In April of that year, Janneke was admitted to the emergency psychiatry department. She was specially admitted for treatment with the drug clozapine, which is considered a kind of ‘last resort’ for people who are suffering from severe mental illness.
The woman died of heart failure a month later. An examination by the Netherlands Forensic Institute (NFI) showed that she was hypersensitive to clozapine. As a result, she had developed an inflammation of her heart muscle, with fatal consequences.
Janneke should have been closely monitored after she was prescribed the medicine, but that didn’t happen. According to the court, this was due to a number of serious shortcomings in the institution. For example, the workload was too high and the actual treatment of Janneke was left to an assistant in training because the psychiatrist was on vacation.
The assistant knew too little about the possible side effects of the strong medicine. The results of blood tests were not adequately responded to. This also applied to physical complaints that Janneke developed.
The institution has failed to fulfill its duty to call in the necessary medical assistance in a timely manner, the court says. “There have been signals on several occasions that should have given rise to act differently.”
The institution has been given a conditional fine of 19,500 euros. The court deliberately does not impose an unconditional fine: “Payment of this would be at the expense of the already fragile care that is so badly needed and new clients would suffer from this.”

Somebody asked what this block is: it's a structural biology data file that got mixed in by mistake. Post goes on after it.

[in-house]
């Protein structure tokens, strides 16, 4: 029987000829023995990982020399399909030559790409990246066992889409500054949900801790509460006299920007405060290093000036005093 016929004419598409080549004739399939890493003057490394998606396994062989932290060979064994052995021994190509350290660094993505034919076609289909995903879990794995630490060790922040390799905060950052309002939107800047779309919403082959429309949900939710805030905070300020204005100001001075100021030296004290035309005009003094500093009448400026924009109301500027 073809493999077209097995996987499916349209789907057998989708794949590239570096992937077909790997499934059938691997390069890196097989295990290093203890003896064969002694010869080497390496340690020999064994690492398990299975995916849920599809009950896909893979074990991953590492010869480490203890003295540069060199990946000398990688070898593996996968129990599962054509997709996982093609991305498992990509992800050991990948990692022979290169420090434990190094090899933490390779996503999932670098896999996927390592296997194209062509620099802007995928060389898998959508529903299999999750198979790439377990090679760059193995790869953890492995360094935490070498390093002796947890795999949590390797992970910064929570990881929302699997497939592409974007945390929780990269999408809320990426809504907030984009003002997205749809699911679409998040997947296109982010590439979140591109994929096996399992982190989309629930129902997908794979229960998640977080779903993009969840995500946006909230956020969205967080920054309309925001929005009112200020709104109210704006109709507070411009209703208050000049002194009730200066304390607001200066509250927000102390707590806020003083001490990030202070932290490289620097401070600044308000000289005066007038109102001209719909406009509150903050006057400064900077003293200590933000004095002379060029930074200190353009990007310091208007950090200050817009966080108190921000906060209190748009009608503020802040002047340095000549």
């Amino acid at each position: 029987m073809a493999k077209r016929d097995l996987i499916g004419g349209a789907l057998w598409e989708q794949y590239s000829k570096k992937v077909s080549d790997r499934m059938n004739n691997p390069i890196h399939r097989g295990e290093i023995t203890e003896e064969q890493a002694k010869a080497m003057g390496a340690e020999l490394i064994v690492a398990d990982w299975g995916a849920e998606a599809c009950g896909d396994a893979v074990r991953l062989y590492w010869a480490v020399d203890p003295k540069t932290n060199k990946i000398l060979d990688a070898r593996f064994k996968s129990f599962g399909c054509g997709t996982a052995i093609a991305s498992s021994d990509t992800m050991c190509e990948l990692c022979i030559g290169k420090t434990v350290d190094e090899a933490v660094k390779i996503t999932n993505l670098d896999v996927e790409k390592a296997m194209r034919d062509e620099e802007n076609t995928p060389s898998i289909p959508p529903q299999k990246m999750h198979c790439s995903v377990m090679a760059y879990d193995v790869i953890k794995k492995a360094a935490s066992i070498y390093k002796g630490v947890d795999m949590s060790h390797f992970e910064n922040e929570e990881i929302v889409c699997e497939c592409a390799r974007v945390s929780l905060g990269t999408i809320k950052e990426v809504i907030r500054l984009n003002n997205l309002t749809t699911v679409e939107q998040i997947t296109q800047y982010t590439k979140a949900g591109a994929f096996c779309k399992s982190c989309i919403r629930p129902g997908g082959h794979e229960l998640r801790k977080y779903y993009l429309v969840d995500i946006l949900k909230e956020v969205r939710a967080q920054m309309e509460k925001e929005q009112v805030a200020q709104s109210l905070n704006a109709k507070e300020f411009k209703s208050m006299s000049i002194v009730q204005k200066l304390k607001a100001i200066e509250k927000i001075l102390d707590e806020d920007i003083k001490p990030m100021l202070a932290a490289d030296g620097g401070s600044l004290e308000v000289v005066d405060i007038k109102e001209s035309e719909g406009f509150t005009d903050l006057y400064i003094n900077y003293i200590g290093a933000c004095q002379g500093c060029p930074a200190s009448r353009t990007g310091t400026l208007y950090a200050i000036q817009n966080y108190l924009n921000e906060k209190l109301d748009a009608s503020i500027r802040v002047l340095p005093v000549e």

‘My child is not protected’
A year after her death on May 25, 2013, the family filed a report. “The GGZ had only one task: to protect Janneke’s health,” said her mother during the court case that followed. “But my child is not protected. Emergency workers have received so many signals. Janneke felt like she was dying, but nothing was done.”
Janneke’s mother also said that her daughter’s treatment was ‘degrading and degrading’. “She felt bad, but you were too bad to help her. She was in a corner on her own bed, in her own vomit and feces.”
The East Brabant court acquitted the institution in 2019 because it could not be held responsible for the mistakes of the staff. But the Court of Appeal has now ruled that the institution is indeed to blame for the course of events. That is special: it was only the second time that an entire healthcare institution was taken to court.
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